We can utilize the DEBUG trap feature of Bash to execute a command repetitively.  The command specified in the arguments of trap command is executed before each subsequent statement in the script.

Let’s illustrate this with an example:

#! /bin/bash
trap 'echo "Line- ${LINENO}: five_val=${five_val}, two_val=${two_val}, total=${total}" ' DEBUG
five_val=5
two_val=2
total=$((five_val+two_val))
echo "Total is: $total"
total=0 && echo "Resetting Total"

In this example, we specified the echo command to print the values of variables  five_val, two_val, and total. Subsequently, we passed this echo statement to the trap command with the DEBUG signal. In effect, prior to the execution of every command in the script, the values of variables get printed.

Let’s check the generated output:

$ ./trap_debug.sh
Line- 3: five_val=, two_val=, total=
Line- 4: five_val=5, two_val=, total=
Line- 5: five_val=5, two_val=2, total=
Line- 6: five_val=5, two_val=2, total=7
Total is: 7
Line- 7: five_val=5, two_val=2, total=7
Line- 7: five_val=5, two_val=2, total=0
Resetting Total

5. Debugging Already Running Scripts

So far, we presented methods to debug shell scripts while executing them. Now, we’ll look at ways to debug an already running script.

Consider a sample running script which executes sleep in an infinite while loop:

#! /bin/bash
while :
do
 sleep 10 &
 echo "Sleeping for 4 seconds.."
 sleep 4
done

With the help of pstree command, we can check the child processes forked by our script sleep.sh:

$ pstree -p
init(1)─┬─init(148)───bash(149)───sleep.sh(372)─┬─sleep(422)
        │                                        ├─sleep(424)
        │                                        └─sleep(425)
        ├─init(213)───bash(214)───pstree(426)
        └─{init}(7)

We used an additional option -p to print the process ids along with the process names. Hence, we’re able to realize that the script is waiting for the child processes (sleep) to complete.

Sometimes we may want to have a closer look at the operations performed by our processes. In such cases, we can use the strace command to trace the Linux system calls in progress:

$ sudo strace -c -fp 372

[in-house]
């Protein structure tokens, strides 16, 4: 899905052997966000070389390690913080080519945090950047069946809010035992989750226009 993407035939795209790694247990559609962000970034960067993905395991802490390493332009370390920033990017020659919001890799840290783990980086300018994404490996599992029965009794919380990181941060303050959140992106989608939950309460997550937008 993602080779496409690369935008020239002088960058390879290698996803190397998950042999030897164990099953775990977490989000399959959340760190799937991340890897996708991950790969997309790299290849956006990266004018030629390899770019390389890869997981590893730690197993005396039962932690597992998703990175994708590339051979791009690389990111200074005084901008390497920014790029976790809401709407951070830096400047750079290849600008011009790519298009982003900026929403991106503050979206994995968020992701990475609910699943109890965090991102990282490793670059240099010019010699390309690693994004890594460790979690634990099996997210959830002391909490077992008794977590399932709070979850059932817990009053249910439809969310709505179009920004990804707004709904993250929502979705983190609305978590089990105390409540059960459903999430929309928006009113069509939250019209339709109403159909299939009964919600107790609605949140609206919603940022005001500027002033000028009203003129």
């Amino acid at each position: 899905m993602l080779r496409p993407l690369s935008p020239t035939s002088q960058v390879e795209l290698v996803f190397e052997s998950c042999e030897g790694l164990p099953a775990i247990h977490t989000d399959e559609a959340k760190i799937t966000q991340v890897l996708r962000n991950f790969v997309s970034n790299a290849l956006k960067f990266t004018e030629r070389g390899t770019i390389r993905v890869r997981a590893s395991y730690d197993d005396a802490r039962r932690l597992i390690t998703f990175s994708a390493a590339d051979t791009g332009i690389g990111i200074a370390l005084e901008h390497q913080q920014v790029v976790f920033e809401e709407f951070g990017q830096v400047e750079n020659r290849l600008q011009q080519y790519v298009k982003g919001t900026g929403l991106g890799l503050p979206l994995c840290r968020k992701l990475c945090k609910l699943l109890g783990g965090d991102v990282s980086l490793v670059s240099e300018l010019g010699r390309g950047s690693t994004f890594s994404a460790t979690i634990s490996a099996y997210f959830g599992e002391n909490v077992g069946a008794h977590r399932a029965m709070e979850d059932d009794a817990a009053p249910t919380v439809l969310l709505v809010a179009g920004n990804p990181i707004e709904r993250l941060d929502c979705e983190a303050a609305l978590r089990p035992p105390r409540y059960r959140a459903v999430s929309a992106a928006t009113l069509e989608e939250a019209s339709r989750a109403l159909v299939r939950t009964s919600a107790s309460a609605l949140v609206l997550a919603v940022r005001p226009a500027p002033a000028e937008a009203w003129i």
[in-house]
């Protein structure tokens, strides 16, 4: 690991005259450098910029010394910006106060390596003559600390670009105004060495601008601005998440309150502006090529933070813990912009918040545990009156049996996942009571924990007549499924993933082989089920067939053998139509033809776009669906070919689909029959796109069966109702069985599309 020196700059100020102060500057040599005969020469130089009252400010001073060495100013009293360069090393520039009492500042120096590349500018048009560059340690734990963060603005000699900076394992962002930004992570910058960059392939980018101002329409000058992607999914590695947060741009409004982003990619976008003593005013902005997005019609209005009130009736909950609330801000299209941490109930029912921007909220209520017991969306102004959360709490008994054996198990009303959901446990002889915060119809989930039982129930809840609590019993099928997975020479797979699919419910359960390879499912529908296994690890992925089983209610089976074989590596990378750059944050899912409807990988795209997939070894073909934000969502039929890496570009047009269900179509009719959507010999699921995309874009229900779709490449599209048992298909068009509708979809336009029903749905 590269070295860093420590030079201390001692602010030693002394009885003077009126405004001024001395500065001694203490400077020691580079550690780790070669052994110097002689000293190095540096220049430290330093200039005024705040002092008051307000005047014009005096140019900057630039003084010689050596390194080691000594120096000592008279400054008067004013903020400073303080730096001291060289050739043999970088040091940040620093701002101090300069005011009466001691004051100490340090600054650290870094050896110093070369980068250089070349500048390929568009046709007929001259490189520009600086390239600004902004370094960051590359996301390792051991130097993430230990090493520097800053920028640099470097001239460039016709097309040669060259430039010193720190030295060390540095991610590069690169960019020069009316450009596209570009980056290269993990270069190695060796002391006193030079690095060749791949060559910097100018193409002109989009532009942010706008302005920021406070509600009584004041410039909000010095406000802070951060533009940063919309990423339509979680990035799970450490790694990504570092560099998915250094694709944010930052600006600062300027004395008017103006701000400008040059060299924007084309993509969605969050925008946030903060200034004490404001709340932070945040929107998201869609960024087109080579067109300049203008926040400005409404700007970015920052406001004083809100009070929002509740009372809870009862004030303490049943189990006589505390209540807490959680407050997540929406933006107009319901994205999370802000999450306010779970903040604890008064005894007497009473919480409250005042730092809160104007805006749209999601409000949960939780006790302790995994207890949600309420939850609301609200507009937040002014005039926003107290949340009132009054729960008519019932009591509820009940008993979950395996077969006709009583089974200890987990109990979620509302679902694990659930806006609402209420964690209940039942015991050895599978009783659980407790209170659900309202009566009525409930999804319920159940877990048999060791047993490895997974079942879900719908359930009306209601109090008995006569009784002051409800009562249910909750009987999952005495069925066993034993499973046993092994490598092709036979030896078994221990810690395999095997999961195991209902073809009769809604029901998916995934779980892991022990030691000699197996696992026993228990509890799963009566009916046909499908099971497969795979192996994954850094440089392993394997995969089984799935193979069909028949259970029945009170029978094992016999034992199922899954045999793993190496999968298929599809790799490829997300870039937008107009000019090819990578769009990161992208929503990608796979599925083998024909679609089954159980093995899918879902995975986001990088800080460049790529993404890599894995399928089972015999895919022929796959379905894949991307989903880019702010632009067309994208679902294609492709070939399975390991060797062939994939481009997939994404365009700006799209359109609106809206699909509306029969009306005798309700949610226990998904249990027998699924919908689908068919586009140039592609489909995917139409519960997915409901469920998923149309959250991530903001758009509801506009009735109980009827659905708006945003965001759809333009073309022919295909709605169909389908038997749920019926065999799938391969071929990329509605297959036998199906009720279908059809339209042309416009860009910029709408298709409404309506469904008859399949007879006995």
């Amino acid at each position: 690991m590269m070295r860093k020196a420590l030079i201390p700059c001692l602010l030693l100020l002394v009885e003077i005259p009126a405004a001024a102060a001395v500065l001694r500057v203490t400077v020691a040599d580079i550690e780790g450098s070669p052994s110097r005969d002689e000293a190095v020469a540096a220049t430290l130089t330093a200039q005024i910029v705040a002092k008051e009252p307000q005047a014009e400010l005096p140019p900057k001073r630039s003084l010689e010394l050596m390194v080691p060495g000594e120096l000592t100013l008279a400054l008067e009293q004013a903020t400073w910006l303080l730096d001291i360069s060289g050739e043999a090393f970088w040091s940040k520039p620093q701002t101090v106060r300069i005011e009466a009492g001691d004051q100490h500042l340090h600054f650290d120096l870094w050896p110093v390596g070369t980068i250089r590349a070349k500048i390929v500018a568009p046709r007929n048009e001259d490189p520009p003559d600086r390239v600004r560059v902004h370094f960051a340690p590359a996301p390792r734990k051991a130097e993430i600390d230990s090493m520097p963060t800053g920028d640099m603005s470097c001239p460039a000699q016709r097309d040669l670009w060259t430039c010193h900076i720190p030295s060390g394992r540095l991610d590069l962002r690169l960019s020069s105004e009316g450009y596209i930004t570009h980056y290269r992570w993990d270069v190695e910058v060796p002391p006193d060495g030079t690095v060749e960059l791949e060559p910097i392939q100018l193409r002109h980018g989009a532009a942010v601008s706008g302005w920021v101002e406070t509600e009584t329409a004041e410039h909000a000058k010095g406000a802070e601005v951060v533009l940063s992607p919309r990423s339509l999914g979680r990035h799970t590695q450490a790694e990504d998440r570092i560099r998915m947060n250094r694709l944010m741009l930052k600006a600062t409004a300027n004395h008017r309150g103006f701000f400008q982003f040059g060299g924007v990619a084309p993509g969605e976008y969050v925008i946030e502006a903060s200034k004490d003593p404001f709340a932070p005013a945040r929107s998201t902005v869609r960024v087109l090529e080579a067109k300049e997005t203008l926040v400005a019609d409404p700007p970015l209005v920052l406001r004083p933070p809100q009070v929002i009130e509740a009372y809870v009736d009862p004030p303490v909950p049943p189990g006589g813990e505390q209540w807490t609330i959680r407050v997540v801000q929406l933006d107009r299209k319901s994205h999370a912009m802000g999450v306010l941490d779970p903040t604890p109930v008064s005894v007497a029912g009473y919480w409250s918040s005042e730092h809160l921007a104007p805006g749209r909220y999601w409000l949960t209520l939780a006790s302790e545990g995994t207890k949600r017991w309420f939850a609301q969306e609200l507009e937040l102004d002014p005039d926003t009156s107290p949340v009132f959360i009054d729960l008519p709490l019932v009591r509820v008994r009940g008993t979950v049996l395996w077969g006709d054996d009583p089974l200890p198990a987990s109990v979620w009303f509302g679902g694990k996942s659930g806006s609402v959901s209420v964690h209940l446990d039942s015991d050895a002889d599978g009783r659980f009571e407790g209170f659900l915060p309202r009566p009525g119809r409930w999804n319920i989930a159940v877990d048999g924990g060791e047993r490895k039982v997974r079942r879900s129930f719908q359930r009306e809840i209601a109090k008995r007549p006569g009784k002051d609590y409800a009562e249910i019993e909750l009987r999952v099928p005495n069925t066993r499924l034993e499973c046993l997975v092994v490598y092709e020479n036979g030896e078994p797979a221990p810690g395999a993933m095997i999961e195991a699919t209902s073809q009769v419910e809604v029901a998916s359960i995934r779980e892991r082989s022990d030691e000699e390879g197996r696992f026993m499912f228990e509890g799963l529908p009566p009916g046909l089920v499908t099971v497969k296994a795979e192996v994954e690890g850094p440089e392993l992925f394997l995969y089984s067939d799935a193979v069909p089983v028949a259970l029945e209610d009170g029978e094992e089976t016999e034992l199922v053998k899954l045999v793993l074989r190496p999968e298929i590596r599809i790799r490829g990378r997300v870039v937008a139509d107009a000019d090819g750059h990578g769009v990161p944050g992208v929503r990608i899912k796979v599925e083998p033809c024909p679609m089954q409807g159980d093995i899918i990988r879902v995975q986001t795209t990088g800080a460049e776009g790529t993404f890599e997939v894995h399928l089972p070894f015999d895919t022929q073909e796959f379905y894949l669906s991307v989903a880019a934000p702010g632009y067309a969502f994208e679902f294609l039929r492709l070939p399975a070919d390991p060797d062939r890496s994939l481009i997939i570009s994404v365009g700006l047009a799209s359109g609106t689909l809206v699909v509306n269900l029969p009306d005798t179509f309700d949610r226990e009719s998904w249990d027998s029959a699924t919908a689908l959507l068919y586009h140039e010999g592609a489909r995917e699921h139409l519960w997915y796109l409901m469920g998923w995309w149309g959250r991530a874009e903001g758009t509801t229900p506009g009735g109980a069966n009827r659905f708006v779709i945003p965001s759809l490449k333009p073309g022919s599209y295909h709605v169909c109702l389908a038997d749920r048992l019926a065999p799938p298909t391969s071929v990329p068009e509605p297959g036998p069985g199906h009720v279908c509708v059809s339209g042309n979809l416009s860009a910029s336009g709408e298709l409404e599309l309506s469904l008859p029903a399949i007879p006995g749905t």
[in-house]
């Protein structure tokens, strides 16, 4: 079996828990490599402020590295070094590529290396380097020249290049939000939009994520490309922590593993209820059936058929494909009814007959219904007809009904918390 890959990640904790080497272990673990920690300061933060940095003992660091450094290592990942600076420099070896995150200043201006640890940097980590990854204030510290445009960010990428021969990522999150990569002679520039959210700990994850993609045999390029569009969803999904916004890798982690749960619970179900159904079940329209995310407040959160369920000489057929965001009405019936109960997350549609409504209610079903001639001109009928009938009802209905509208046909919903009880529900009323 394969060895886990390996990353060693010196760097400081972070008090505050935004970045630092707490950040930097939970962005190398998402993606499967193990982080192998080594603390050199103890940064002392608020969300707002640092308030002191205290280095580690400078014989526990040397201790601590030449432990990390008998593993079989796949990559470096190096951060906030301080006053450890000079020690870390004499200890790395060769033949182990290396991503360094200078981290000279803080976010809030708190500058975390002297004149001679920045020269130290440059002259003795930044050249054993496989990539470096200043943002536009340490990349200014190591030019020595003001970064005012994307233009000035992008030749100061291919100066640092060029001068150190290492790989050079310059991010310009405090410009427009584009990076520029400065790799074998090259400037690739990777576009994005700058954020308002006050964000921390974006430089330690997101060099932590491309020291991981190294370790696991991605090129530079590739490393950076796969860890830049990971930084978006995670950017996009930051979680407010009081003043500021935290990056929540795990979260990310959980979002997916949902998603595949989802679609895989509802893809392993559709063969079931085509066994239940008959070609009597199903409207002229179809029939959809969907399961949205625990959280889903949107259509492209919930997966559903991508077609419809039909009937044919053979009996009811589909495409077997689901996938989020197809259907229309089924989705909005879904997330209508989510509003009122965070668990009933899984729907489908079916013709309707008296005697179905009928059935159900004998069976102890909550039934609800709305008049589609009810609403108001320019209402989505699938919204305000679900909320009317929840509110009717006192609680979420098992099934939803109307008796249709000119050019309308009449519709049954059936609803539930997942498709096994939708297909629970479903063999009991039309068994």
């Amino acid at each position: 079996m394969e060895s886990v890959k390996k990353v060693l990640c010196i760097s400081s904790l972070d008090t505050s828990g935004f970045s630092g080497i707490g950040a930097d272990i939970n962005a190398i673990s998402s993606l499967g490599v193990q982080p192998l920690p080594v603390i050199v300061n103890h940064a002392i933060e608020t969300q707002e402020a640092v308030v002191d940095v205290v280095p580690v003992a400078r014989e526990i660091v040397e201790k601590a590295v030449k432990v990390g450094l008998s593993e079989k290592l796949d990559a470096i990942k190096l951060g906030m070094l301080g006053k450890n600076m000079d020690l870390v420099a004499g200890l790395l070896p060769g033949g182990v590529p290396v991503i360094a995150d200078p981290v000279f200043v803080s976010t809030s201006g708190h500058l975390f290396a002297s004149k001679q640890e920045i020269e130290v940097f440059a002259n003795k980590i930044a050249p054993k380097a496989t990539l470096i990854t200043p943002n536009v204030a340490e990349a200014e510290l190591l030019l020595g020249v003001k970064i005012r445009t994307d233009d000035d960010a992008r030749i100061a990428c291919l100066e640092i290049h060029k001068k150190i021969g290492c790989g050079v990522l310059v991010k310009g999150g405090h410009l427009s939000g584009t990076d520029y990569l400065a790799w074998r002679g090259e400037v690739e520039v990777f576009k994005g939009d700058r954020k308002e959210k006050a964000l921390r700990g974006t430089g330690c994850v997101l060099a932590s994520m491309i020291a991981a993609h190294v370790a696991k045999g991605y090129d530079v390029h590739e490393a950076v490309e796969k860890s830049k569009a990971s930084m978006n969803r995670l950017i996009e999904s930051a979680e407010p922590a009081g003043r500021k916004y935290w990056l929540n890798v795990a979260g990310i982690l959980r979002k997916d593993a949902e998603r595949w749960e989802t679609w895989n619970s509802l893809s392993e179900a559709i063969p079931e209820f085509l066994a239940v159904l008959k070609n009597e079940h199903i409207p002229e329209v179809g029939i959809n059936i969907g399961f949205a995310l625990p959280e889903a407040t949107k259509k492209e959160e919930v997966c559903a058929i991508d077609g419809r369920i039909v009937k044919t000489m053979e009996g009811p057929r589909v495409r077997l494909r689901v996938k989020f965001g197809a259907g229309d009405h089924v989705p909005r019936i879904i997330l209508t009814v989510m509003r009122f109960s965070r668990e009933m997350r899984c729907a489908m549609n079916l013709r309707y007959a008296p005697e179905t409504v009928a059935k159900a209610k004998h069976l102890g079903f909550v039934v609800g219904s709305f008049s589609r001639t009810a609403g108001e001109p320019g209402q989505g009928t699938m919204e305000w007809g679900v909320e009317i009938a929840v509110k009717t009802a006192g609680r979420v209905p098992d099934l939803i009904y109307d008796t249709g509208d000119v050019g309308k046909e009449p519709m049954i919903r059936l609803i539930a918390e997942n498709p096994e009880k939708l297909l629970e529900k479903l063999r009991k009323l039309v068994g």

strace: Process 372 attached
strace: Process 789 attached
strace: Process 790 attached
^Cstrace: Process 372 detached
strace: Process 789 detached
strace: Process 790 detached
% time     seconds  usecs/call     calls    errors syscall
------ ----------- ----------- --------- --------- ----------------
100.00    0.015625        5208         3           wait4
  0.00    0.000000           0         6           read
  0.00    0.000000           0         1           write
  0.00    0.000000           0        39           close
  0.00    0.000000           0        36           fstat
  0.00    0.000000           0        38           mmap
  0.00    0.000000           0         8           mprotect
  0.00    0.000000           0         2           munmap
  0.00    0.000000           0         6           brk
  0.00    0.000000           0        16           rt_sigaction
  0.00    0.000000           0        20           rt_sigprocmask
  0.00    0.000000           0         1           rt_sigreturn
  0.00    0.000000           0         6         6 access
  0.00    0.000000           0         1           dup2
  0.00    0.000000           0         2           getpid
  0.00    0.000000           0         2           clone
  0.00    0.000000           0         2           execve
  0.00    0.000000           0         2           arch_prctl
  0.00    0.000000           0        37           openat
------ ----------- ----------- --------- --------- ----------------
100.00    0.015625                   228         6 total

Here we used the option -p to attach to the process id (372) i.e. our script in execution. Additionally, we also used the -f option to attach to all its child processes. Note that, the strace command generates output for every system call. Hence, we used the -c option to print a summary of the system calls at the termination of strace.

6. Conclusion

In this tutorial, we studied multiple techniques to debug a shell script.

In the beginning, we discussed the various options of set command and their usage for debugging scripts. After that, we implemented several case-studies to study a combination of debugging options. Alongside this, we also explored ways to restrict debug output and redirect it to another file.

Next, we presented a use-case of the trap command and DEBUG signal for debugging scenarios. Finally, we offered a few approaches to debug already running scripts.